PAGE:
Rotimi Agbabiaka - The talented actor adds 'Cabaret's MC to his roster, again

  • by David-Elijah Nahmod
  • Tuesday May 21, 2024
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Actor Rotimi Agbabiaka
Actor Rotimi Agbabiaka

"Cabaret," the classic musical with lyrics by Fred Ebb, music by John Kander and book by Joe Masteroff, will be staged at the Center Repertory Company at the Lesher Center for the Arts in Walnut Creek from May 26-June 23. Originally opened on Broadway in 1966, "Cabaret" was based on the 1951 play "I Am a Camera" by John Van Druten, which was in turn based on the 1939 novel "Goodbye to Berlin" by noted gay author Christopher Isherwood.

"Cabaret," though filled with splashy musical numbers, is a very serious work. Set in Berlin in the very early 1930s, it focuses on The Kit Kat Klub, a seedy nightclub which, according to the show, flourished during the Weimar Era, that brief period between the World Wars when Berlin was a beacon of sexual freedom and artistic expression. The show's story is set during a very dark time: the rise of the Nazis, which brought an end to the freedom that Berliners were enjoying.

Rotimi Agbabiaka (center) with the cast of 'Cabaret' (photo: MacKensie Crane)  

One of the most memorable characters in "Cabaret" is the Master of Ceremonies, the flamboyant, androgynous host at the Kit Kat Klub. When Center Rep unveils its new production, the Master of Ceremonies, or Emcee, will be played by queer Bay Area theater performer Rotimi Agbabiaka, who is no stranger to playing flamboyant characters. In an interview with the Bay Area Reporter, Agbabiaka spoke about the show, and about some of the drag characters he's played.

David-Elijah Nahmod: Please tell us a bit about you.
Rotimi Agbabiaka: I'm an actor, writer, director and teacher. Born in Lagos, Nigeria, I attended high school in Katy, Texas, went to the University of Texas in Austin, studied acting at the Moscow Art Theater, received my MFA in acting from Northern Illinois University, and fled the midwest for the sometimes warmer and gayer climate of San Francisco where I have lived for fourteen years.

I currently teach acting, solo performance and theater making at Stanford University. I am drawn to theater because of the opportunity it affords me to travel through time, space and cultures, to speak beautifully crafted words, express huge emotions, sing gorgeous music, and wear fabulous costumes.

Rotimi Agbabiaka at Zombie Minnelli  

Please tell us a bit about your drag character Zombie Minnelli.
Zombie Minnelli began about a decade ago as a Halloween costume, which I came up with because I adore Liza and also in order to take advantage of my friend's newly acquired skills at applying zombie makeup. I dubbed her "Zombie with a Z Minelli" and she was a huge hit at every party I attended. So I brought her back the following year to perform at "Something," a weekly drag show at The Stud. She sang "Death is a Cabaret" and absolutely killed.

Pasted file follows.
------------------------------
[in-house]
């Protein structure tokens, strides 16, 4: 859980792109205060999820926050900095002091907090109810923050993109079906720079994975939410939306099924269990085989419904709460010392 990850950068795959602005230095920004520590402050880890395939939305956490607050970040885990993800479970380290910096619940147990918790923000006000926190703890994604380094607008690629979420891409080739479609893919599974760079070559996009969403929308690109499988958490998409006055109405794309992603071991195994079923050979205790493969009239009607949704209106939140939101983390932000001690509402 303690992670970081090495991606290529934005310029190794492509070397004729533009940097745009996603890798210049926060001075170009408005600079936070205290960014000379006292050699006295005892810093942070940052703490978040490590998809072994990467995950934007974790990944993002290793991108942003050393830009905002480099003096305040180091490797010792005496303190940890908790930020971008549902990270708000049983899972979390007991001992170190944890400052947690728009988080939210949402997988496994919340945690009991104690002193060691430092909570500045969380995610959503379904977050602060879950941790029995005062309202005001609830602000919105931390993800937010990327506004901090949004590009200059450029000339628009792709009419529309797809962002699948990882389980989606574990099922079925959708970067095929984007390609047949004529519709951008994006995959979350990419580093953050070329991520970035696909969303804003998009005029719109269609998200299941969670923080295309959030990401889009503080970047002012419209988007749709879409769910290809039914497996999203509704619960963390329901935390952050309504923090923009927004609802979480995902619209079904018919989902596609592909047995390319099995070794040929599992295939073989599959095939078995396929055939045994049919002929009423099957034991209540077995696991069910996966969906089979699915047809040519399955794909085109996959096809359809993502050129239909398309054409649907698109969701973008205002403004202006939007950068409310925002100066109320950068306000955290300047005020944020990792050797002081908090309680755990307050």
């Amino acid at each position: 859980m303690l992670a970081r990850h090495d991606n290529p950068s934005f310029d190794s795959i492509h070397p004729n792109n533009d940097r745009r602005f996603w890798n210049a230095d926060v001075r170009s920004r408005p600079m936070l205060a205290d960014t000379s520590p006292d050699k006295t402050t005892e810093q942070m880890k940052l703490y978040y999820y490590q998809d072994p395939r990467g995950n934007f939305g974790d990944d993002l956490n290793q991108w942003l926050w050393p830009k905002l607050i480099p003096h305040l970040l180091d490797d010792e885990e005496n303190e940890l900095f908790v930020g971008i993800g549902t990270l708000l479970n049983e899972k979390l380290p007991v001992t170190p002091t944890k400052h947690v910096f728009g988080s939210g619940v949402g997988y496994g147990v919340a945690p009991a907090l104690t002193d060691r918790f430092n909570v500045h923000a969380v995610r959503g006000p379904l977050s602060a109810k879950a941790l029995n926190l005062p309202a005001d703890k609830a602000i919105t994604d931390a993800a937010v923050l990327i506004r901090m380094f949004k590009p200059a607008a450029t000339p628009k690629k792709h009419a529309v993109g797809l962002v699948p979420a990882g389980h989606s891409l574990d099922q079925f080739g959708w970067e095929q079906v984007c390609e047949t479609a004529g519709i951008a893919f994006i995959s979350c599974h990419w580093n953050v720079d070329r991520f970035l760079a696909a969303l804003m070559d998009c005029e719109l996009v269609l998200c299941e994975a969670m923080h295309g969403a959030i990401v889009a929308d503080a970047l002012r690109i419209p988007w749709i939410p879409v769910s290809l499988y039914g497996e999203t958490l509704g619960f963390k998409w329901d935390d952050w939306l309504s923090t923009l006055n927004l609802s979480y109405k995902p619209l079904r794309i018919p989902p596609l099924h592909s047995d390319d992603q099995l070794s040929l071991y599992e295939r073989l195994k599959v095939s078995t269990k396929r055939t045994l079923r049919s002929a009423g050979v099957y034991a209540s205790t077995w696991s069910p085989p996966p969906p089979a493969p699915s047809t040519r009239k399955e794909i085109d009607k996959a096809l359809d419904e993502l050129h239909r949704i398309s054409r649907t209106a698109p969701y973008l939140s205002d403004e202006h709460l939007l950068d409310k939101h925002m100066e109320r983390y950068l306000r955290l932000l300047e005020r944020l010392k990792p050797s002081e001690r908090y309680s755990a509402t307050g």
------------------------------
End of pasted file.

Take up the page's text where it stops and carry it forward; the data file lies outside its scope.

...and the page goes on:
Rotimi Agbabiaka as Miss Cleo Patois singing as Nina Simone  

Please tell us about your drag character Miss Cleo Patois.
Miss Cleo Patois is my main drag alter-ego. She was born at The Stud and most recently appeared at the weekly party "Something." She's since been spotted at Aunt Charlie's, Oasis, Hard French and the San Jose Pride stage, among other locales. She's a theatrical, live singing jazz dancing conduit of high and low culture who only makes rare appearances these days.

Please tell us how you see the character of the Master of Ceremonies in "Cabaret."
The Master of Ceremonies is your guide through the heavenly hell that is the Kit Kat Klub. He's a shapeshifting fiend who embodies the delights and horrors of the kind of decadence that consumed Berlin at the time.

The Emcee usually wears a flashy costume. Do you know what your costume will be like in Center Rep's production?
Our costume designer, Becky Bodurtha, is creating so many beautiful emcee looks and is certainly leaning into his gender expansive nature. I have several costumes in this production and they run the gamut from flashy to funny to adorable to sultry to sinister.

You've played the Emcee before. What do you like about playing this character?
I played the Emcee in college and am excited to play the role professionally for the first time. I love getting to sing, dance, act and interact with the audience as such a colorful, queer, and multi-layered character. I love the cheeky sex appeal of the role and the way that his dark undercurrents bubble up through the mesmerizing surface.

Rotimi Agbabiaka in fab drag  

Would you say there are parallels between the story of "Cabaret" and what's going on in the world today, given the rise of the religious right and conservative politicians?
I think what "Cabaret" does wonderfully is show us various characters in a turbulent time, which may have some parallels to our own, and the different ways in which they respond, from ramping up their addictions, to fleeing, to denial, to keeping their heads down, to full out collaboration with some pretty dark forces.

I don't think "Cabaret" gives us any answers about how to stop fascism, that's a bit too much to ask of any play, in my opinion. What it does so well is allow the audience to experience the thrill and subversion of queer Berlin in the 1930s and the uncertainty and looming horror of the Nazi era.

Ultimately the audience is left with the question Fraulein Schneider poses: "What would you do?" And I imagine there could be as many answers as there are audience members.

'Cabaret,' Center Repertory Company at the Lesher Center for the Arts, $58-$64, May 26-June 23, 1601 Civic Drive, Walnut Creek.

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